dc.description.abstract<table><tr><td colspan="2" class="item-title">Moral reasoning and ethical decision making in beginning baccalaureate nursing students</td></tr><tr class="item-sponsor"><td class="label">Conference Sponsor:</td><td class="value">Sigma Theta Tau International</td></tr><tr class="item-year"><td class="label">Conference Year:</td><td class="value">1991</td></tr><tr class="item-author"><td class="label">Author:</td><td class="value">Wehrwein, Teresa, PhD</td></tr><tr class="item-institute"><td class="label">P.I. Institution Name:</td><td class="value">Madonna University</td></tr><tr class="item-author-title"><td class="label">Title:</td><td class="value">Director Center for Research</td></tr><tr><td colspan="2" class="item-abstract">The purpose of this correlational study was to explore moral<br/><br/>reasoning and ethical decision making in basic and degree<br/><br/>completion baccalaureate nursing students to provide insight into<br/><br/>the current level of and expectations for, ethics in nursing<br/><br/>practice among students. The theoretical framework was Kohlberg's<br/><br/>theory of moral development. The literature was reviewed in the<br/><br/>areas of moral reasoning, studies of moral reasoning in nursing,<br/><br/>nursing education, nursing ethics, and studies of nursing ethics in<br/><br/>educational settings. Rest's Defining Issues Test, Ketefian's<br/><br/>Judgement About Nursing Decision Test, and demographic information<br/><br/>were used. The sample of 195 subjects from 10 institutions was<br/><br/>surveyed during their first professional course. Findings<br/><br/>included: a mean moral reasoning score of 38.727, which was higher<br/><br/>than previously reported groups of nursing students with no<br/><br/>differences between the degree completion and basic subgroups, and<br/><br/>a mean ethical decision-making score of 20.624 with no differences<br/><br/>between the degree completion and basic subgroups. For the subject<br/><br/>characteristics of age, education, care giving experience,<br/><br/>completion of ethics courses, and work experience, no differences<br/><br/>were seen for moral reasoning. For the ethical decision making<br/><br/>scores, females, subjects with ethics courses, and subjects with<br/><br/>health care experience scored higher. The hypotheses that<br/><br/>predicted relationships between level of moral reasoning and<br/><br/>ethical decision making, previous educational experience and moral<br/><br/>reasoning, and completion of an ethics course and moral reasoning<br/><br/>were rejected. The hypotheses that predicted subjects with<br/><br/>long-term health care work-experience and subjects with an ethics<br/><br/>course would have higher ethical decision scores, were supported.<br/><br/>In conclusion, education in ethics appeared to assist students<br/><br/>develop an awareness of ethical practice and subjects with<br/><br/>extensive previous health care experience expected nurses to<br/><br/>practice more ethically. Implications for nursing education<br/><br/>included recommendations for placing ethics content early in the<br/><br/>curriculum and the need for continuing support of ethical<br/><br/>development in new graduates. Implications for research included<br/><br/>continued refinement of the instruments to measure ethical decision<br/><br/>making in nursing and studies of the evolution of ethical decision<br/><br/>making skills in individual nurses.<br/><br/><br/><br/></td></tr></table>en_GB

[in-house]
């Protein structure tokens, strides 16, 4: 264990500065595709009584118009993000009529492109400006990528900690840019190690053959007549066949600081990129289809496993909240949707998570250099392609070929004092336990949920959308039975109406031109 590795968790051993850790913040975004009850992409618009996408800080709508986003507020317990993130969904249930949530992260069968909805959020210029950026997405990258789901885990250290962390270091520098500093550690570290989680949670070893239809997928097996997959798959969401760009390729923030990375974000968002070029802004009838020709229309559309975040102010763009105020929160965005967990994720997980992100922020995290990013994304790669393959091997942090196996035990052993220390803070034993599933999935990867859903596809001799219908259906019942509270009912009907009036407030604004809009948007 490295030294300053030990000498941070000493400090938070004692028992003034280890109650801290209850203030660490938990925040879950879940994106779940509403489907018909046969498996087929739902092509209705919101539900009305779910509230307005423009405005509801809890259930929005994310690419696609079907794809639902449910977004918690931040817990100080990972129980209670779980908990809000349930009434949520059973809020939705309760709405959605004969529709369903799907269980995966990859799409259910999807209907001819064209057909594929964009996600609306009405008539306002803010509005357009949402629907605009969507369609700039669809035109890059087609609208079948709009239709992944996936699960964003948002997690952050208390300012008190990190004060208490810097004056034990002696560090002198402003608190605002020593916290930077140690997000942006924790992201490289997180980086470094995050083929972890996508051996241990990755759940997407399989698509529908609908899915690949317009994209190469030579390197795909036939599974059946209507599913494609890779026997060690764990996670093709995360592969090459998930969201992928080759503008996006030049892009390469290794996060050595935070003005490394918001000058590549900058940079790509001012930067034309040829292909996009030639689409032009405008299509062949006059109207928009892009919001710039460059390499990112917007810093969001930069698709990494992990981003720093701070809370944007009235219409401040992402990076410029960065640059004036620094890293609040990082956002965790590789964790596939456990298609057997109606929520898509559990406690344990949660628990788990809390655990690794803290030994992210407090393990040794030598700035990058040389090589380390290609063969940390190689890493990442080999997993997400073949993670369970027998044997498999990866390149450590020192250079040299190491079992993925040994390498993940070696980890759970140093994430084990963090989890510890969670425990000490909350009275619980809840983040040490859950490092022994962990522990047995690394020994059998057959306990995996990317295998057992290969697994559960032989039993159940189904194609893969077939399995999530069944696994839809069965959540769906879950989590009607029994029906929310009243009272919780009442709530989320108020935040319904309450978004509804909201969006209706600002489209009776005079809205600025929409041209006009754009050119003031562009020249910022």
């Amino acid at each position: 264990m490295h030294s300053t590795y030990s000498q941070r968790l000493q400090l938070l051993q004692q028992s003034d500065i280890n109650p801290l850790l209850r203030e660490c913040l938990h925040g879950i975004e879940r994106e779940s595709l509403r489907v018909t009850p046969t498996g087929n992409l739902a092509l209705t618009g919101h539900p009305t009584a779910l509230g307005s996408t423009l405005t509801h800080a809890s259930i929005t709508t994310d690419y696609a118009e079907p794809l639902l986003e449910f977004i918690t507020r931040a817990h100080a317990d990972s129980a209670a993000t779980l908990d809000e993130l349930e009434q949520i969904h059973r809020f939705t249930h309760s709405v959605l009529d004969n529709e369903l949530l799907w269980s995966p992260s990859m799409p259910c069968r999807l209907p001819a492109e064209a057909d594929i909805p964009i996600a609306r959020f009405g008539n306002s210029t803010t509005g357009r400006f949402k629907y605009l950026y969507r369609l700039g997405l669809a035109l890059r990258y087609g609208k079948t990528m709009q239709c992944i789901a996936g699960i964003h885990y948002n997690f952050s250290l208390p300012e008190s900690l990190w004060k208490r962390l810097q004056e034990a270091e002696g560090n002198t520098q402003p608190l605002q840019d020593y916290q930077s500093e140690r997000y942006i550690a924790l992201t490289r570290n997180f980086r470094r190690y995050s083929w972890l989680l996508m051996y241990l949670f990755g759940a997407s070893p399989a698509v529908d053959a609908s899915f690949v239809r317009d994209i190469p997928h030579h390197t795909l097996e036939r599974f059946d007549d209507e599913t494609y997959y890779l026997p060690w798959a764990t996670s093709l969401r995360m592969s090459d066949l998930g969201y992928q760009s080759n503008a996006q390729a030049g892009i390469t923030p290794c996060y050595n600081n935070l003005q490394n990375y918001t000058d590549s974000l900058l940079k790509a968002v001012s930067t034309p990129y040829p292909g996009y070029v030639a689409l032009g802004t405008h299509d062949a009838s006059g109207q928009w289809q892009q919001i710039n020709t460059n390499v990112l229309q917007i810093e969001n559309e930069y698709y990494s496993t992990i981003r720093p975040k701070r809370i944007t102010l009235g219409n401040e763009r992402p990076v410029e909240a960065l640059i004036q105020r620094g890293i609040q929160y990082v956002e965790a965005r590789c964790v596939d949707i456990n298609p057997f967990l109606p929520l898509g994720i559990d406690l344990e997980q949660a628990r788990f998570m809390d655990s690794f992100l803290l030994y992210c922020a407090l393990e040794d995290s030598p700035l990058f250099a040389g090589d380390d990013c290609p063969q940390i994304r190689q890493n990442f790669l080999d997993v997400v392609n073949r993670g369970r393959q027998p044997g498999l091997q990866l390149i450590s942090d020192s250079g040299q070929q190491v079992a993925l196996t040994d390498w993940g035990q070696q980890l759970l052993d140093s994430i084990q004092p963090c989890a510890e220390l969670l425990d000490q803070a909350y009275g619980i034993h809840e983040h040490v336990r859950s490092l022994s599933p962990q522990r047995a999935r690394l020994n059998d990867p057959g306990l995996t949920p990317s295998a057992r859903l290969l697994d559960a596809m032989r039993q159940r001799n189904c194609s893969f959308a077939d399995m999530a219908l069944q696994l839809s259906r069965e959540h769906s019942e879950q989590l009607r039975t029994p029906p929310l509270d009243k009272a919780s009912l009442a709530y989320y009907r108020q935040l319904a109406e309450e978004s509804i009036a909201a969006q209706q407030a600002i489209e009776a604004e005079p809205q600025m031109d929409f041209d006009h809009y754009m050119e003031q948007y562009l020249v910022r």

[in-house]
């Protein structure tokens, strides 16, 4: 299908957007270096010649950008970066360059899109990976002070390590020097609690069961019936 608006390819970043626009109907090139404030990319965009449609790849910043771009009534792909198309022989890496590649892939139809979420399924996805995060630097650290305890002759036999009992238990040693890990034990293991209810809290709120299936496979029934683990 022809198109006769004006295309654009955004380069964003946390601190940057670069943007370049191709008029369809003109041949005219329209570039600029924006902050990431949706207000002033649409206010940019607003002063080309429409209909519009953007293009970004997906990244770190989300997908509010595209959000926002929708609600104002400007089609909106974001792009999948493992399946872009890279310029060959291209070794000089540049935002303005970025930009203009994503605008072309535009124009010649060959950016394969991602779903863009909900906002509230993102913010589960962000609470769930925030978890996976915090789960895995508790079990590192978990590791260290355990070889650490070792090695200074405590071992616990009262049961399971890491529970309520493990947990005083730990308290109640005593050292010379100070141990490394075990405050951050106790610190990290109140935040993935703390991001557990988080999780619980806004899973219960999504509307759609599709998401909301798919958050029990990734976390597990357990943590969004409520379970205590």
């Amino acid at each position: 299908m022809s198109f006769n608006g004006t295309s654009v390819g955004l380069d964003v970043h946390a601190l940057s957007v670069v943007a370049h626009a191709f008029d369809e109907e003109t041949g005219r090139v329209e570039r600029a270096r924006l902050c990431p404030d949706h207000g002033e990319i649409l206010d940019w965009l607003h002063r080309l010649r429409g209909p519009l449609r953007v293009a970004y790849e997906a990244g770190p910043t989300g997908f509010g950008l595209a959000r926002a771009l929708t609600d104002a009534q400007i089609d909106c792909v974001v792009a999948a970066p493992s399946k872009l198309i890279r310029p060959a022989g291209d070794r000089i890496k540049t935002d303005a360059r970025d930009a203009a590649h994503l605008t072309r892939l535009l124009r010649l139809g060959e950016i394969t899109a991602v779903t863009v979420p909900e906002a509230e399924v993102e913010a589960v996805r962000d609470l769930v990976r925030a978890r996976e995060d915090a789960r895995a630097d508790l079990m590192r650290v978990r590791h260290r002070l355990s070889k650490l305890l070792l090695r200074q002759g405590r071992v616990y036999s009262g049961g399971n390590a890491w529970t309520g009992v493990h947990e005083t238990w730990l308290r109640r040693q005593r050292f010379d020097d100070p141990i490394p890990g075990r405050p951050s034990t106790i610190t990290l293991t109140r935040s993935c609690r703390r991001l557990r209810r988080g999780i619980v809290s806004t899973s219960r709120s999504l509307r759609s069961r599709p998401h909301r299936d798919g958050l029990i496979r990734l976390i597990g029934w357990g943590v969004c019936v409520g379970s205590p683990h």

dc.date.available2011-10-26T10:22:19Z-
dc.date.issued2011-10-17en_GB
dc.date.accessioned2011-10-26T10:22:19Z-
dc.description.sponsorshipSigma Theta Tau Internationalen_GB